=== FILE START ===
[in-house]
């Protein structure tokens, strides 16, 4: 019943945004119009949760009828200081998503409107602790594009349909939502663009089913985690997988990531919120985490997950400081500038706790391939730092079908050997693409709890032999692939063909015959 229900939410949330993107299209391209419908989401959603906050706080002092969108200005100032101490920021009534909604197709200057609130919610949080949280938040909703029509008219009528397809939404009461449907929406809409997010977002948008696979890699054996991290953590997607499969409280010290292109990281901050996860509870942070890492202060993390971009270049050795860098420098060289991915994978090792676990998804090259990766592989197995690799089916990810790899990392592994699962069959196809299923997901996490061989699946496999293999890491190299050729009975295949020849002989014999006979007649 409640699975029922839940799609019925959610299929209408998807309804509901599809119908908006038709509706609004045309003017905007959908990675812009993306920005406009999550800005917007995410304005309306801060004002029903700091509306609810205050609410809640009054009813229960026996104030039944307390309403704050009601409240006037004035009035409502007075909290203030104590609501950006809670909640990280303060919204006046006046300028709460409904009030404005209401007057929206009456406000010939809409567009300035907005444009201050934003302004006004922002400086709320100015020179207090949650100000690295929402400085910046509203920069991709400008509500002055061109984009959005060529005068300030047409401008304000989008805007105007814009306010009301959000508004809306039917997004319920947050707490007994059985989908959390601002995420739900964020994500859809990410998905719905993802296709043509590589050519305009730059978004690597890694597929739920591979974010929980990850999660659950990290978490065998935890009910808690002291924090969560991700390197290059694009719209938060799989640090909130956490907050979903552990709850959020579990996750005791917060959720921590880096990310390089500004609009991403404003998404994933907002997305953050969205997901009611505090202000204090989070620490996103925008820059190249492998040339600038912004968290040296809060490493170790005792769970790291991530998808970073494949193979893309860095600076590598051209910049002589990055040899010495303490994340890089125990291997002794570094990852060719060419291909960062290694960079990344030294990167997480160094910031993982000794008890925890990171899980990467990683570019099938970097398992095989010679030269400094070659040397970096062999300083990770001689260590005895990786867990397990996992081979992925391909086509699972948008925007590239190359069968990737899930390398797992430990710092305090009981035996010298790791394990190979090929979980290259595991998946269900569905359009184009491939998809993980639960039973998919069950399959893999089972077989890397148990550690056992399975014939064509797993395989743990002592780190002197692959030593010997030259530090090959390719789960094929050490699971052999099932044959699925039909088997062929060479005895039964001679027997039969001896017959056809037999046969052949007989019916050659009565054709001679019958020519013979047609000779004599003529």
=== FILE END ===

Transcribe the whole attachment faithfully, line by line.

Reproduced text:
[in-house]
């Protein structure tokens, strides 16, 4: 019943945004119009949760009828200081998503409107602790594009349909939502663009089913985690997988990531919120985490997950400081500038706790391939730092079908050997693409709890032999692939063909015959 229900939410949330993107299209391209419908989401959603906050706080002092969108200005100032101490920021009534909604197709200057609130919610949080949280938040909703029509008219009528397809939404009461449907929406809409997010977002948008696979890699054996991290953590997607499969409280010290292109990281901050996860509870942070890492202060993390971009270049050795860098420098060289991915994978090792676990998804090259990766592989197995690799089916990810790899990392592994699962069959196809299923997901996490061989699946496999293999890491190299050729009975295949020849002989014999006979007649 409640699975029922839940799609019925959610299929209408998807309804509901599809119908908006038709509706609004045309003017905007959908990675812009993306920005406009999550800005917007995410304005309306801060004002029903700091509306609810205050609410809640009054009813229960026996104030039944307390309403704050009601409240006037004035009035409502007075909290203030104590609501950006809670909640990280303060919204006046006046300028709460409904009030404005209401007057929206009456406000010939809409567009300035907005444009201050934003302004006004922002400086709320100015020179207090949650100000690295929402400085910046509203920069991709400008509500002055061109984009959005060529005068300030047409401008304000989008805007105007814009306010009301959000508004809306039917997004319920947050707490007994059985989908959390601002995420739900964020994500859809990410998905719905993802296709043509590589050519305009730059978004690597890694597929739920591979974010929980990850999660659950990290978490065998935890009910808690002291924090969560991700390197290059694009719209938060799989640090909130956490907050979903552990709850959020579990996750005791917060959720921590880096990310390089500004609009991403404003998404994933907002997305953050969205997901009611505090202000204090989070620490996103925008820059190249492998040339600038912004968290040296809060490493170790005792769970790291991530998808970073494949193979893309860095600076590598051209910049002589990055040899010495303490994340890089125990291997002794570094990852060719060419291909960062290694960079990344030294990167997480160094910031993982000794008890925890990171899980990467990683570019099938970097398992095989010679030269400094070659040397970096062999300083990770001689260590005895990786867990397990996992081979992925391909086509699972948008925007590239190359069968990737899930390398797992430990710092305090009981035996010298790791394990190979090929979980290259595991998946269900569905359009184009491939998809993980639960039973998919069950399959893999089972077989890397148990550690056992399975014939064509797993395989743990002592780190002197692959030593010997030259530090090959390719789960094929050490699971052999099932044959699925039909088997062929060479005895039964001679027997039969001896017959056809037999046969052949007989019916050659009565054709001679019958020519013979047609000779004599003529």